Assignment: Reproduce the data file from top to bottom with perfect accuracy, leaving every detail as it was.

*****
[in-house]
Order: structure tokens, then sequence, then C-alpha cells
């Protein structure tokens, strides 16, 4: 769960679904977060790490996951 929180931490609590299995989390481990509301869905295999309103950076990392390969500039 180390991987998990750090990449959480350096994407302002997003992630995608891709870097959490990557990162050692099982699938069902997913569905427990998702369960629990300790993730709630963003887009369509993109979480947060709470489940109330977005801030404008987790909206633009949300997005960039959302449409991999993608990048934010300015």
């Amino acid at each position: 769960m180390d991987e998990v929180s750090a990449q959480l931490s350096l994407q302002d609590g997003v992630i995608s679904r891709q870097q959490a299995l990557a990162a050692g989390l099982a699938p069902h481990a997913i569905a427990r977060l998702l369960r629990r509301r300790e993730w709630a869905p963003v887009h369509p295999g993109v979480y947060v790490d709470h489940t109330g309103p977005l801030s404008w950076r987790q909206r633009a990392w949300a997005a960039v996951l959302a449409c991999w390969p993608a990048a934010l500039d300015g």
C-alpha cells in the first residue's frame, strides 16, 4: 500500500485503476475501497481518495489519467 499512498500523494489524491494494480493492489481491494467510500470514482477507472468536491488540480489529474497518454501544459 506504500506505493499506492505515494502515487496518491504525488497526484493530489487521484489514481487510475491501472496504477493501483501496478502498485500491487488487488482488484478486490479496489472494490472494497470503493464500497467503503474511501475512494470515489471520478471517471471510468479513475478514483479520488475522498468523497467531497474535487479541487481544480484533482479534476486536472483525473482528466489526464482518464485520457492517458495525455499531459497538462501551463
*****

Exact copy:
[in-house]
Order: structure tokens, then sequence, then C-alpha cells
């Protein structure tokens, strides 16, 4: 769960679904977060790490996951 929180931490609590299995989390481990509301869905295999309103950076990392390969500039 180390991987998990750090990449959480350096994407302002997003992630995608891709870097959490990557990162050692099982699938069902997913569905427990998702369960629990300790993730709630963003887009369509993109979480947060709470489940109330977005801030404008987790909206633009949300997005960039959302449409991999993608990048934010300015």
């Amino acid at each position: 769960m180390d991987e998990v929180s750090a990449q959480l931490s350096l994407q302002d609590g997003v992630i995608s679904r891709q870097q959490a299995l990557a990162a050692g989390l099982a699938p069902h481990a997913i569905a427990r977060l998702l369960r629990r509301r300790e993730w709630a869905p963003v887009h369509p295999g993109v979480y947060v790490d709470h489940t109330g309103p977005l801030s404008w950076r987790q909206r633009a990392w949300a997005a960039v996951l959302a449409c991999w390969p993608a990048a934010l500039d300015g």
C-alpha cells in the first residue's frame, strides 16, 4: 500500500485503476475501497481518495489519467 499512498500523494489524491494494480493492489481491494467510500470514482477507472468536491488540480489529474497518454501544459 506504500506505493499506492505515494502515487496518491504525488497526484493530489487521484489514481487510475491501472496504477493501483501496478502498485500491487488487488482488484478486490479496489472494490472494497470503493464500497467503503474511501475512494470515489471520478471517471471510468479513475478514483479520488475522498468523497467531497474535487479541487481544480484533482479534476486536472483525473482528466489526464482518464485520457492517458495525455499531459497538462501551463